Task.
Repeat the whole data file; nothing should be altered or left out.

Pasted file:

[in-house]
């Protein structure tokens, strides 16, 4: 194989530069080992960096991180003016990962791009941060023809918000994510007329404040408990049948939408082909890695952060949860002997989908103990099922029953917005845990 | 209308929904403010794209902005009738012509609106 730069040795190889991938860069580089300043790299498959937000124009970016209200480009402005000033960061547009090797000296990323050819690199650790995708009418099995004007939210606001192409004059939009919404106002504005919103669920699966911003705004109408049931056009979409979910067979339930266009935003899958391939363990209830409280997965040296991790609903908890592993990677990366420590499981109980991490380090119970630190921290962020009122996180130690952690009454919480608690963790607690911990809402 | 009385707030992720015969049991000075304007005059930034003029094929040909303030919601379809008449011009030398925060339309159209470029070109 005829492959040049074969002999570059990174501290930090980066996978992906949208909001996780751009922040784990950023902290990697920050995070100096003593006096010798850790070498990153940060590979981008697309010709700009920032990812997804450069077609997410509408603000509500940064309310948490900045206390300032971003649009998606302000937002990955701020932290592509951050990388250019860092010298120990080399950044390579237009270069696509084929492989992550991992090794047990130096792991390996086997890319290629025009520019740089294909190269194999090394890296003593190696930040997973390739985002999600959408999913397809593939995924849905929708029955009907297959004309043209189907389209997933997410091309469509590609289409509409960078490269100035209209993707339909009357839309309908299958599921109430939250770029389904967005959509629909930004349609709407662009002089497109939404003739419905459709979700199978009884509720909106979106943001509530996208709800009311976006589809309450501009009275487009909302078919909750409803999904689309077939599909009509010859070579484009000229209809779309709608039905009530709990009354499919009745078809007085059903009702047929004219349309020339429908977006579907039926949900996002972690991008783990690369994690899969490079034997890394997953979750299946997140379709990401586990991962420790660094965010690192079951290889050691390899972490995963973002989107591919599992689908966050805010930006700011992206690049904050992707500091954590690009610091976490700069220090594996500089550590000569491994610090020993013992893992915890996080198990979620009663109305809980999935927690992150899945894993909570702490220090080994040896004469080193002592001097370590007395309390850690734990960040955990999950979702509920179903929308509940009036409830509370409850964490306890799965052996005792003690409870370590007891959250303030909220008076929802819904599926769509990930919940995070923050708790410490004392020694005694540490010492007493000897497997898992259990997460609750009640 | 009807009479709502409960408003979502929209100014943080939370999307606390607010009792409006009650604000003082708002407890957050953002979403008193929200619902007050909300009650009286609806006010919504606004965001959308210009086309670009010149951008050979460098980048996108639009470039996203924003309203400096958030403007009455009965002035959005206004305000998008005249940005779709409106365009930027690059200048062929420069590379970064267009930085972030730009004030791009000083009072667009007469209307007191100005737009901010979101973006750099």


[in-house]
């Protein structure tokens, strides 16, 4: 194989530069080992960096991180003016990962791009941060023809918000994510007329404040408990049948939408082909890695952060949860002997989908103990099922029953917005845990 | 209308929904403010794209902005009738012509609106 730069040795190889991938860069580089300043790299498959937000124009970016209200480009402005000033960061547009090797000296990323050819690199650790995708009418099995004007939210606001192409004059939009919404106002504005919103669920699966911003705004109408049931056009979409979910067979339930266009935003899958391939363990209830409280997965040296991790609903908890592993990677990366420590499981109980991490380090119970630190921290962020009122996180130690952690009454919480608690963790607690911990809402 | 009385707030992720015969049991000075304007005059930034003029094929040909303030919601379809008449011009030398925060339309159209470029070109 005829492959040049074969002999570059990174501290930090980066996978992906949208909001996780751009922040784990950023902290990697920050995070100096003593006096010798850790070498990153940060590979981008697309010709700009920032990812997804450069077609997410509408603000509500940064309310948490900045206390300032971003649009998606302000937002990955701020932290592509951050990388250019860092010298120990080399950044390579237009270069696509084929492989992550991992090794047990130096792991390996086997890319290629025009520019740089294909190269194999090394890296003593190696930040997973390739985002999600959408999913397809593939995924849905929708029955009907297959004309043209189907389209997933997410091309469509590609289409509409960078490269100035209209993707339909009357839309309908299958599921109430939250770029389904967005959509629909930004349609709407662009002089497109939404003739419905459709979700199978009884509720909106979106943001509530996208709800009311976006589809309450501009009275487009909302078919909750409803999904689309077939599909009509010859070579484009000229209809779309709608039905009530709990009354499919009745078809007085059903009702047929004219349309020339429908977006579907039926949900996002972690991008783990690369994690899969490079034997890394997953979750299946997140379709990401586990991962420790660094965010690192079951290889050691390899972490995963973002989107591919599992689908966050805010930006700011992206690049904050992707500091954590690009610091976490700069220090594996500089550590000569491994610090020993013992893992915890996080198990979620009663109305809980999935927690992150899945894993909570702490220090080994040896004469080193002592001097370590007395309390850690734990960040955990999950979702509920179903929308509940009036409830509370409850964490306890799965052996005792003690409870370590007891959250303030909220008076929802819904599926769509990930919940995070923050708790410490004392020694005694540490010492007493000897497997898992259990997460609750009640 | 009807009479709502409960408003979502929209100014943080939370999307606390607010009792409006009650604000003082708002407890957050953002979403008193929200619902007050909300009650009286609806006010919504606004965001959308210009086309670009010149951008050979460098980048996108639009470039996203924003309203400096958030403007009455009965002035959005206004305000998008005249940005779709409106365009930027690059200048062929420069590379970064267009930085972030730009004030791009000083009072667009007469209307007191100005737009901010979101973006750099």